Just weeks out from its public listing on the New York Stock Exchange, Spotify resumes its quest for world domination by rolling out its service in a string of new markets.

The Sweden-originated subscription platform is now open for business in South Africa, Israel and Vietnam, countries with a combined population of about 160 million. In South Africa and Israel, a monthly subscription will cost about US$5, roughly twice the fee for users in Vietnam.

With its latest round of expansion, Spotify is now available in 64 markets. According to its recently-published prospectus, the tech company boasted 159 million monthly active users at the end of 2017, with 71 million of those converted to premium subscriptions.

In related news, Spotify will begin life as a public company in the week of April 2, giving the company less than a month to prepare what is seen as an unusual flotation, according to Bloomberg.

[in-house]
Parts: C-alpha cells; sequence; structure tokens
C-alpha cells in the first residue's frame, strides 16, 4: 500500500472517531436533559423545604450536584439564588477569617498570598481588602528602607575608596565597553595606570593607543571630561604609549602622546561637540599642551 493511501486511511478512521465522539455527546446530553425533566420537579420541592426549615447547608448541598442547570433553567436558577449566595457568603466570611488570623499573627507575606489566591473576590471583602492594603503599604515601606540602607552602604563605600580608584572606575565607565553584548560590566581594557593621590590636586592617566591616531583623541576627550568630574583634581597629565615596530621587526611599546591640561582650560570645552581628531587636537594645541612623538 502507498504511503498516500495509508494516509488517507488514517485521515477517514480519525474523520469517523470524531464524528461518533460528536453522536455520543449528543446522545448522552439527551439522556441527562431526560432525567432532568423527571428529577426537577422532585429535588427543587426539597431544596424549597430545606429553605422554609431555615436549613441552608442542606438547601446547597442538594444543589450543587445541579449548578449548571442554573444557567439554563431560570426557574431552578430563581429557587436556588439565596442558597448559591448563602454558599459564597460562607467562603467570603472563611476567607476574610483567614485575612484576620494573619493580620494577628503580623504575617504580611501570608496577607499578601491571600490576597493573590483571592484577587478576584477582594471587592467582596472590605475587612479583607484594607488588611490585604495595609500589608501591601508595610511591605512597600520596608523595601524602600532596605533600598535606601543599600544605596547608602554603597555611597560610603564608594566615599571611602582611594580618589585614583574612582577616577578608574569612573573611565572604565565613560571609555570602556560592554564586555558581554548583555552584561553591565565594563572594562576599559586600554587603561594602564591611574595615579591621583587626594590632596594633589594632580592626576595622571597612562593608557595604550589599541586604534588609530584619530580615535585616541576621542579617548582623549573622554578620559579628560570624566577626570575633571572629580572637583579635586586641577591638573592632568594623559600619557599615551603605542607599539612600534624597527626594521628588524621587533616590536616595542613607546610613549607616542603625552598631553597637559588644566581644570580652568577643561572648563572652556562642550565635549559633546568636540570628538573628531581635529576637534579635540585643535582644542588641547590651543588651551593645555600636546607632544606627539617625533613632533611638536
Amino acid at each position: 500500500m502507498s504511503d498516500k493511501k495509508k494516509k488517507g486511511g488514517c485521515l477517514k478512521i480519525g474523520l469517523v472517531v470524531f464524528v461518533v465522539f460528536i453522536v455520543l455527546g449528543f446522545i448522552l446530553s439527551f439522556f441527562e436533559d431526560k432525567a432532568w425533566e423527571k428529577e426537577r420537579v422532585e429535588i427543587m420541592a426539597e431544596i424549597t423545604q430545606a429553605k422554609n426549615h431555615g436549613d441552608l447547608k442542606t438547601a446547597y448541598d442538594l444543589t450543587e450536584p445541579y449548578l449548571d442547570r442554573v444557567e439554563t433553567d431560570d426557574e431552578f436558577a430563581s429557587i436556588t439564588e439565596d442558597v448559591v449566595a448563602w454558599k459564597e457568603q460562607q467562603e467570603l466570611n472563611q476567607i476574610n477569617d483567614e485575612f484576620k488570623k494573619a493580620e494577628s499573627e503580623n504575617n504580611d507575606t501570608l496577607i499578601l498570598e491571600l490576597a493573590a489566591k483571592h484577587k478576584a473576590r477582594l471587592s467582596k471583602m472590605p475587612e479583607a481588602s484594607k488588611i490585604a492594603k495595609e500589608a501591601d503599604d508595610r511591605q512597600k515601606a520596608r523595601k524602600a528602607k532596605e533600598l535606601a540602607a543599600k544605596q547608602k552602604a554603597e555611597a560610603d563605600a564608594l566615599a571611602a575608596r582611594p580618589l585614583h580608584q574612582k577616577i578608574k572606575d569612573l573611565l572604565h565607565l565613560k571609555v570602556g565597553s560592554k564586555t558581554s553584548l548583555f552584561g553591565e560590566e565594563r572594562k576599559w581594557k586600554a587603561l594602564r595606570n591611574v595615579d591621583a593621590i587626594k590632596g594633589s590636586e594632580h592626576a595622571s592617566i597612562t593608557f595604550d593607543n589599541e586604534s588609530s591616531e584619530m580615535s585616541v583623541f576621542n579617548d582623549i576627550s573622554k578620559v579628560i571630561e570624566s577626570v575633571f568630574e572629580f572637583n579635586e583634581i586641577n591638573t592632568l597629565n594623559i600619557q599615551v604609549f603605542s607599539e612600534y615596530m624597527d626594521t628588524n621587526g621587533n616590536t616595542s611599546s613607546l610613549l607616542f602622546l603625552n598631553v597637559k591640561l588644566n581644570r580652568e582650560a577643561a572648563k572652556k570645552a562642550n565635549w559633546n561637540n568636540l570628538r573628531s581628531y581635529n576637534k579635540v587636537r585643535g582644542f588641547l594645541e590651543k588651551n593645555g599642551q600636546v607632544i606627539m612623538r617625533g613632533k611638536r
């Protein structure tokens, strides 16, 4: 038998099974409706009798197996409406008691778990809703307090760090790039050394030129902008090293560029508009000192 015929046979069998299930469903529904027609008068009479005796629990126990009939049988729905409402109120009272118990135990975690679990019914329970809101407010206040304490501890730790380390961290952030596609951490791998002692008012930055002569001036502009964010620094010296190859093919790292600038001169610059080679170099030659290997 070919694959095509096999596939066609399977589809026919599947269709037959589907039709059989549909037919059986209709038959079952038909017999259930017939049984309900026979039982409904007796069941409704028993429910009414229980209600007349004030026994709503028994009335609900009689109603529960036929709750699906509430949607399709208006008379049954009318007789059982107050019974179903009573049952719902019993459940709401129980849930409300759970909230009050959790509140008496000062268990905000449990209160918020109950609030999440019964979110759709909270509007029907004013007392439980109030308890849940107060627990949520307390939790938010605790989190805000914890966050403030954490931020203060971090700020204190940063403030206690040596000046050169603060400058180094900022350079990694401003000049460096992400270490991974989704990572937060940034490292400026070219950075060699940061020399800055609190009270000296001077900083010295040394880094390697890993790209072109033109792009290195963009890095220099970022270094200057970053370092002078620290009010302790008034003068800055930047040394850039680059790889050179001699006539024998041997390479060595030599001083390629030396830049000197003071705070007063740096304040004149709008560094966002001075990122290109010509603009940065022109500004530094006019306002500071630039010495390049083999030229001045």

The business won’t actually issue any new shares or raise money in its IPO, rather its existing stakeholders – which include the music majors and Merlin, the independent digital rights agency – can offer their shares to investors, a practice known as a direct listing.  By some estimates, Spotify’s value will reach or even surpass US$20 billion.

As previously reported, the streaming giant has hired Goldman Sachs, Morgan Stanley and Allen & Co as financial advisers and its chief financial officer, who previously guided Netflix through an IPO, will host an online investor day this Thursday (March 15).

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